Predicting Time Trade-Off Health State Valuations of Adolescents in Four Pacific Countries Using the Assessment of Quality-of-Life (AQoL-6D) Instrument
Article first published online: 3 SEP 2010
© 2010, International Society for Pharmacoeconomics and Outcomes Research (ISPOR)
Value in Health
Volume 13, Issue 8, pages 1014–1027, December 2010
How to Cite
Moodie, M., Richardson, J., Rankin, B., Iezzi, A. and Sinha, K. (2010), Predicting Time Trade-Off Health State Valuations of Adolescents in Four Pacific Countries Using the Assessment of Quality-of-Life (AQoL-6D) Instrument. Value in Health, 13: 1014–1027. doi: 10.1111/j.1524-4733.2010.00780.x
- Issue published online: 7 DEC 2010
- Article first published online: 3 SEP 2010
- quality of life;
- utility weights
Objectives: Pacific Obesity Prevention in Communities (OPIC) is a community-based intervention project targeting adolescent obesity in Australia, New Zealand, Fiji, and Tonga. The Assessment of Quality of Life Mark 2 (AQoL-6D) instrument was completed by 15,481 adolescents to obtain a description of the quality of life associated with adolescent overweight and obesity, and a corresponding utility score for use in a cost–utility analysis of the interventions. This article describes the recalibration of this utility instrument for adolescents in each country.
Methods: The recalibration was based on country-specific time trade-off (TTO) data for 30 multiattribute health states constructed from the AQoL-6D descriptive system. Senior secondary students, in a classroom setting, responded to 10 health state scenarios each. These TTO interviews were conducted for 24 groups, comprising 279 students in the four countries resulting in 2790 completed TTO scores. The TTO scores were econometrically transformed by regressing the TTO scores upon predicted scores from the AQoL-6D to produce country-specific algorithms. The latter incorporated country-specific “corrections” to the Australian adult utility weights in the original AQoL.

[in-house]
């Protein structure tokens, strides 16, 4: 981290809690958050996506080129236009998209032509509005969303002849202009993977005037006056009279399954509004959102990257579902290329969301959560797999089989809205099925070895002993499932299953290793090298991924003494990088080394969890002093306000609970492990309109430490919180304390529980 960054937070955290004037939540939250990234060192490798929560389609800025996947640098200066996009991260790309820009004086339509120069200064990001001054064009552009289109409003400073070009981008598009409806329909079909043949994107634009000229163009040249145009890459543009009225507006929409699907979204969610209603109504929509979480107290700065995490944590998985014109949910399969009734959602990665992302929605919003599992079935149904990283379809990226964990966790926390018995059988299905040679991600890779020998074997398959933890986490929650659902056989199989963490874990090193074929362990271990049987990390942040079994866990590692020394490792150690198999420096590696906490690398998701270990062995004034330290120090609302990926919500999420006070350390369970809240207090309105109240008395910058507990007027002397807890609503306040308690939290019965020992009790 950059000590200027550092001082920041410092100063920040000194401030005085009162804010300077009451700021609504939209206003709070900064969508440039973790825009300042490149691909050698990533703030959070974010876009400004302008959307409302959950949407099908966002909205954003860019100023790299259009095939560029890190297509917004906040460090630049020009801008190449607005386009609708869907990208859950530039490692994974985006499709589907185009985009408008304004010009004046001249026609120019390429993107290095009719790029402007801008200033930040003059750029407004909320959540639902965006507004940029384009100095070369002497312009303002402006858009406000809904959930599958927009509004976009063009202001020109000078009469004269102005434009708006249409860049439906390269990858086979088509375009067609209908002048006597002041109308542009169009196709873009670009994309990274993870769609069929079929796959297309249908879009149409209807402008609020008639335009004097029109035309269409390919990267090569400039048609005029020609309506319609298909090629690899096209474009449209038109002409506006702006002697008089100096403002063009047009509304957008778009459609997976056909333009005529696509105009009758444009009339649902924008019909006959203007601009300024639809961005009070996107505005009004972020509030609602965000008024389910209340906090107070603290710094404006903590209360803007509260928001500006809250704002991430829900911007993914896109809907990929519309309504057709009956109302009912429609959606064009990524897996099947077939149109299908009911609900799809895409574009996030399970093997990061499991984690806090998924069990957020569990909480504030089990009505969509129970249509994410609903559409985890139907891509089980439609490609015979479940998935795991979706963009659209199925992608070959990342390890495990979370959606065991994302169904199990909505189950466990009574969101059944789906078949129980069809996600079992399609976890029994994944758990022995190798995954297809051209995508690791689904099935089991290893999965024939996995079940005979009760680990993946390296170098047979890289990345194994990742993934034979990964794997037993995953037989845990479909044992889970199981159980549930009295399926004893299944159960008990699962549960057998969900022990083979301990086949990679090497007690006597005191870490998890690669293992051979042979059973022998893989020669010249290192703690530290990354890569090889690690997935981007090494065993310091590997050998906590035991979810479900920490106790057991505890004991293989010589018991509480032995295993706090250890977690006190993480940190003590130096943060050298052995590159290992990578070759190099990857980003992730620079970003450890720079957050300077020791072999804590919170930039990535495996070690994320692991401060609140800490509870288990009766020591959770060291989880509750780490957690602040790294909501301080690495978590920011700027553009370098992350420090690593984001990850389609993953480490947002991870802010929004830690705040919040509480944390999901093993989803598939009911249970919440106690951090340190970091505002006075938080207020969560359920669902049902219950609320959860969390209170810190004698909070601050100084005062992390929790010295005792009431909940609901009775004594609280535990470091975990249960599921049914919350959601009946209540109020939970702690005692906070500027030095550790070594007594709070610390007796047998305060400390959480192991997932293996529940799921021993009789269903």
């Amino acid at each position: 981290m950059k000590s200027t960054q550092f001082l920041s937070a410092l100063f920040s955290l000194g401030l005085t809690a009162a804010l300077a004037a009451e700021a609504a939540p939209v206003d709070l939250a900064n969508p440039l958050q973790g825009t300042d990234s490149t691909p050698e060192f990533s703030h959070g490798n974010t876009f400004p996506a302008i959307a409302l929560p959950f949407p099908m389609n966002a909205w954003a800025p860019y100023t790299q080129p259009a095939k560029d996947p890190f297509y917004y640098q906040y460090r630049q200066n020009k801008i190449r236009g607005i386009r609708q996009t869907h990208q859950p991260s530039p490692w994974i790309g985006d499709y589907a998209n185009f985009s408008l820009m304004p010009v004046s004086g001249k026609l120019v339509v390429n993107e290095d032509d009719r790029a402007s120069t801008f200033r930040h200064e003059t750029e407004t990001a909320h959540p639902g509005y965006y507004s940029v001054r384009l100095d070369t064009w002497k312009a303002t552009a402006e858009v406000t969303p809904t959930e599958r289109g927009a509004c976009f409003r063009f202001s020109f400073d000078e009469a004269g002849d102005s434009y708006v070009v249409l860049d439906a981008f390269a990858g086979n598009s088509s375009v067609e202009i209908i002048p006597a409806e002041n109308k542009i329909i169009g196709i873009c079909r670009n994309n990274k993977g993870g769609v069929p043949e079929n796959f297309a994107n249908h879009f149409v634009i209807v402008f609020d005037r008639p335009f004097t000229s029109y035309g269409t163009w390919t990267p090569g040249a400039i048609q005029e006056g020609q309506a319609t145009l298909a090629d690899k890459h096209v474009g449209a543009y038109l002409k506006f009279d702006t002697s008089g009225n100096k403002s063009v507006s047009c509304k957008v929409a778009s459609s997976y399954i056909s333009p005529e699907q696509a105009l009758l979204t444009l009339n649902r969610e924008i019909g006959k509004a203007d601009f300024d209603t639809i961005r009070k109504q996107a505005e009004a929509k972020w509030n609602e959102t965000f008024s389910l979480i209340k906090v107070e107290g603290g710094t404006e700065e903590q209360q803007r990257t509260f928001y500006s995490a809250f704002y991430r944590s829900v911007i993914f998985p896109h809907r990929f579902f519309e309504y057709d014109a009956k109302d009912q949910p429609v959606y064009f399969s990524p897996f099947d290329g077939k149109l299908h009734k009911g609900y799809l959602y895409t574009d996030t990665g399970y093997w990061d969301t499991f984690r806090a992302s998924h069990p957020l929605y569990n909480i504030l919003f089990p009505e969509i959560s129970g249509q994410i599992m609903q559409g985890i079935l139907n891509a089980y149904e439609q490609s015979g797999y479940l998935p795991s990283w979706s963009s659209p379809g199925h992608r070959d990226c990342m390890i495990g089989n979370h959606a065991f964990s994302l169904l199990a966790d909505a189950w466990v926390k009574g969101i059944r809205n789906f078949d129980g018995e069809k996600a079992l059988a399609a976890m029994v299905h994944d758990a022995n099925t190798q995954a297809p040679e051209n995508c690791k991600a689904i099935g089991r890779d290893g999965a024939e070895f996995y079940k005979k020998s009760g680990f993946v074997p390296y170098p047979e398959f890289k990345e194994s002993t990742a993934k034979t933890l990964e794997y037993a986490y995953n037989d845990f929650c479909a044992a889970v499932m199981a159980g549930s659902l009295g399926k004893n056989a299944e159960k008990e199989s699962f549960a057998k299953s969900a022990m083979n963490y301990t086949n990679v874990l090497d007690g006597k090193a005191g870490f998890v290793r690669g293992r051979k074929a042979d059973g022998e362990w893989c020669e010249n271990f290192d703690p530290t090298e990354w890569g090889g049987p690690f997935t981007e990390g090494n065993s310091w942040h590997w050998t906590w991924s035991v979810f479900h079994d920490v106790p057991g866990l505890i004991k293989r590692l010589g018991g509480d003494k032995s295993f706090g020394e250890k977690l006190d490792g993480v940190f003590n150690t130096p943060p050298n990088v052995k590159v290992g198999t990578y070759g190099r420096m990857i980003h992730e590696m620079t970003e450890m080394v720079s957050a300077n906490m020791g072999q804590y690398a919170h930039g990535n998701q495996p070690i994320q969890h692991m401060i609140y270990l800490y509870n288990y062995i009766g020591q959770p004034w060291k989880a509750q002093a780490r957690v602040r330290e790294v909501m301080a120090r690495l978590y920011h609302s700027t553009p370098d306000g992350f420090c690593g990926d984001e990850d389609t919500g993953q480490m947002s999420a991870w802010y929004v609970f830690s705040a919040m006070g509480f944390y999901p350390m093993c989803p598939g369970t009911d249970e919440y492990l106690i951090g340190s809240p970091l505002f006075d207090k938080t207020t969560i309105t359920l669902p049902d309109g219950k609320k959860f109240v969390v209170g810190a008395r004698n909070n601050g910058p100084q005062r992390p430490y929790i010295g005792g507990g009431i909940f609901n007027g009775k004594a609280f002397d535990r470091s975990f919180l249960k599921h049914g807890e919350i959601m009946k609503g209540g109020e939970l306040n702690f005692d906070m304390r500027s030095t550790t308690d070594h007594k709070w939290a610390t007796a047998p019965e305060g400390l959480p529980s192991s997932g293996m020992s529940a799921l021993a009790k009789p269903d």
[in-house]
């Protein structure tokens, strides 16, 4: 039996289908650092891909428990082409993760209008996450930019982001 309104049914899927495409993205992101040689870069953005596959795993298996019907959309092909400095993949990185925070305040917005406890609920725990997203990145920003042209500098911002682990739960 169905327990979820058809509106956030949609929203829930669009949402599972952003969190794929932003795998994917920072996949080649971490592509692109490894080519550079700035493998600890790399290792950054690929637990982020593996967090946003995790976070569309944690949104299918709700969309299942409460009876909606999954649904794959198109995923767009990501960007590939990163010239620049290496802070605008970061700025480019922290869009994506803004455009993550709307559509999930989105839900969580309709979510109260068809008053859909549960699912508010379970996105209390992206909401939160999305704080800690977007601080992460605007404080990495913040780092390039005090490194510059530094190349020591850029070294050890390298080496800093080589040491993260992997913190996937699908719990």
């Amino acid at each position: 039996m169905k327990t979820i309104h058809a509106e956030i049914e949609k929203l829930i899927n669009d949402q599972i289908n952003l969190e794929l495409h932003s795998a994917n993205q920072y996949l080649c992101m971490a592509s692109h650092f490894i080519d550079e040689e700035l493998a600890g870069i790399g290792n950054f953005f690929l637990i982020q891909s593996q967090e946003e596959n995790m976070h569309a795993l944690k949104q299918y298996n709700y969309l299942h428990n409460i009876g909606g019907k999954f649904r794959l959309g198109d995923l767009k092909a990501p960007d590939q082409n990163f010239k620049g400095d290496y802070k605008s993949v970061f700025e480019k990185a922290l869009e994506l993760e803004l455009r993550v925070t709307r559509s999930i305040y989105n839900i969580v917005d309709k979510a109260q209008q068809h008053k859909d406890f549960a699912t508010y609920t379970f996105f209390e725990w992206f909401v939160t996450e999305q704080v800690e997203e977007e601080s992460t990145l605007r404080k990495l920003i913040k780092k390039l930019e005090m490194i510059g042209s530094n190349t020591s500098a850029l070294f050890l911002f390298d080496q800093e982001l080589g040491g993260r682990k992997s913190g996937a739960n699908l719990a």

Results: This article reports two methodological elements not previously reported. The first is the econometric modification of an extant multi-attribute utility instrument to accommodate cultural and other group-specific differences in preferences. The second is the use of the TTO technique with adolescents in a classroom group setting. Significant differences in utility scores were found between the four countries.
Conclusion: Statistical results indicate that the AQoL-6D can be validly used in the economic evaluation of both the OPIC interventions and other adolescent programs.